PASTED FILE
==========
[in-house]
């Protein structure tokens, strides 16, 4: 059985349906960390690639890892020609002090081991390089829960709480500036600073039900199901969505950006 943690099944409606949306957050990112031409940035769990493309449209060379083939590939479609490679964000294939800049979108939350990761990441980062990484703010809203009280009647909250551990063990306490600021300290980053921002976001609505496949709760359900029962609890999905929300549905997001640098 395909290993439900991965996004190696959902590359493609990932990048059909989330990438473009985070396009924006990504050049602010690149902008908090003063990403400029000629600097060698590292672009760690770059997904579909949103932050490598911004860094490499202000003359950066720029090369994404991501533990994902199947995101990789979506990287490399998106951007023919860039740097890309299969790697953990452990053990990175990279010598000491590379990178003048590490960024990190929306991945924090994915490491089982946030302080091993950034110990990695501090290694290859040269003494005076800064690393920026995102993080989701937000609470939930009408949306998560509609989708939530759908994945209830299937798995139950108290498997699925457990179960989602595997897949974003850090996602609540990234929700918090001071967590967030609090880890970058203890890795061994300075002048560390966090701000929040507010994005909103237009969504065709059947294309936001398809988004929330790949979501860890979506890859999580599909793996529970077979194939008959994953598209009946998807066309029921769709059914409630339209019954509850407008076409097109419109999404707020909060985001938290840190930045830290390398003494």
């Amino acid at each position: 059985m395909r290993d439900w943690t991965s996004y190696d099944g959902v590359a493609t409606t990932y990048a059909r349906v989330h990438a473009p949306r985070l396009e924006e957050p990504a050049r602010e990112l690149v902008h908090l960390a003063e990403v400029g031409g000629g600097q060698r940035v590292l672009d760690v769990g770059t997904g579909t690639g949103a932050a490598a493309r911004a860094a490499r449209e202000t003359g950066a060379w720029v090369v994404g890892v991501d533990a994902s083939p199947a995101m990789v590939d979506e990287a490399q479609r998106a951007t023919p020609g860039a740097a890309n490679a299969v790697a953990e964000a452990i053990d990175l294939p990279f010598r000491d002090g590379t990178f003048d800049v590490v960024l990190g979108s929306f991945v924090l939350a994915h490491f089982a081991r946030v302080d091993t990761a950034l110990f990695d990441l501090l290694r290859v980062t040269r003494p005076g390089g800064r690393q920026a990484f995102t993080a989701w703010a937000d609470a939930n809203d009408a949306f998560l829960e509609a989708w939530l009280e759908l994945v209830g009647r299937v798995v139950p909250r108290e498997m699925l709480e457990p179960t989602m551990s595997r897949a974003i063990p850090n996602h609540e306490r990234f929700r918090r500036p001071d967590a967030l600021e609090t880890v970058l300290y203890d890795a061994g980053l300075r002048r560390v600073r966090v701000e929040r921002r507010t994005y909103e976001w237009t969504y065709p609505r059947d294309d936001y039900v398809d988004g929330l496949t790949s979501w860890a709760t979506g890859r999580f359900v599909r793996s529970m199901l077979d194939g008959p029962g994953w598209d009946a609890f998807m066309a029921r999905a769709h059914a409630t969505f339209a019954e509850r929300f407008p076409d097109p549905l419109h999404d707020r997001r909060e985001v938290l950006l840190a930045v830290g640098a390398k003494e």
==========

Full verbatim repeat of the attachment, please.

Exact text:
[in-house]
């Protein structure tokens, strides 16, 4: 059985349906960390690639890892020609002090081991390089829960709480500036600073039900199901969505950006 943690099944409606949306957050990112031409940035769990493309449209060379083939590939479609490679964000294939800049979108939350990761990441980062990484703010809203009280009647909250551990063990306490600021300290980053921002976001609505496949709760359900029962609890999905929300549905997001640098 395909290993439900991965996004190696959902590359493609990932990048059909989330990438473009985070396009924006990504050049602010690149902008908090003063990403400029000629600097060698590292672009760690770059997904579909949103932050490598911004860094490499202000003359950066720029090369994404991501533990994902199947995101990789979506990287490399998106951007023919860039740097890309299969790697953990452990053990990175990279010598000491590379990178003048590490960024990190929306991945924090994915490491089982946030302080091993950034110990990695501090290694290859040269003494005076800064690393920026995102993080989701937000609470939930009408949306998560509609989708939530759908994945209830299937798995139950108290498997699925457990179960989602595997897949974003850090996602609540990234929700918090001071967590967030609090880890970058203890890795061994300075002048560390966090701000929040507010994005909103237009969504065709059947294309936001398809988004929330790949979501860890979506890859999580599909793996529970077979194939008959994953598209009946998807066309029921769709059914409630339209019954509850407008076409097109419109999404707020909060985001938290840190930045830290390398003494």
């Amino acid at each position: 059985m395909r290993d439900w943690t991965s996004y190696d099944g959902v590359a493609t409606t990932y990048a059909r349906v989330h990438a473009p949306r985070l396009e924006e957050p990504a050049r602010e990112l690149v902008h908090l960390a003063e990403v400029g031409g000629g600097q060698r940035v590292l672009d760690v769990g770059t997904g579909t690639g949103a932050a490598a493309r911004a860094a490499r449209e202000t003359g950066a060379w720029v090369v994404g890892v991501d533990a994902s083939p199947a995101m990789v590939d979506e990287a490399q479609r998106a951007t023919p020609g860039a740097a890309n490679a299969v790697a953990e964000a452990i053990d990175l294939p990279f010598r000491d002090g590379t990178f003048d800049v590490v960024l990190g979108s929306f991945v924090l939350a994915h490491f089982a081991r946030v302080d091993t990761a950034l110990f990695d990441l501090l290694r290859v980062t040269r003494p005076g390089g800064r690393q920026a990484f995102t993080a989701w703010a937000d609470a939930n809203d009408a949306f998560l829960e509609a989708w939530l009280e759908l994945v209830g009647r299937v798995v139950p909250r108290e498997m699925l709480e457990p179960t989602m551990s595997r897949a974003i063990p850090n996602h609540e306490r990234f929700r918090r500036p001071d967590a967030l600021e609090t880890v970058l300290y203890d890795a061994g980053l300075r002048r560390v600073r966090v701000e929040r921002r507010t994005y909103e976001w237009t969504y065709p609505r059947d294309d936001y039900v398809d988004g929330l496949t790949s979501w860890a709760t979506g890859r999580f359900v599909r793996s529970m199901l077979d194939g008959p029962g994953w598209d009946a609890f998807m066309a029921r999905a769709h059914a409630t969505f339209a019954e509850r929300f407008p076409d097109p549905l419109h999404d707020r997001r909060e985001v938290l950006l840190a930045v830290g640098a390398k003494e």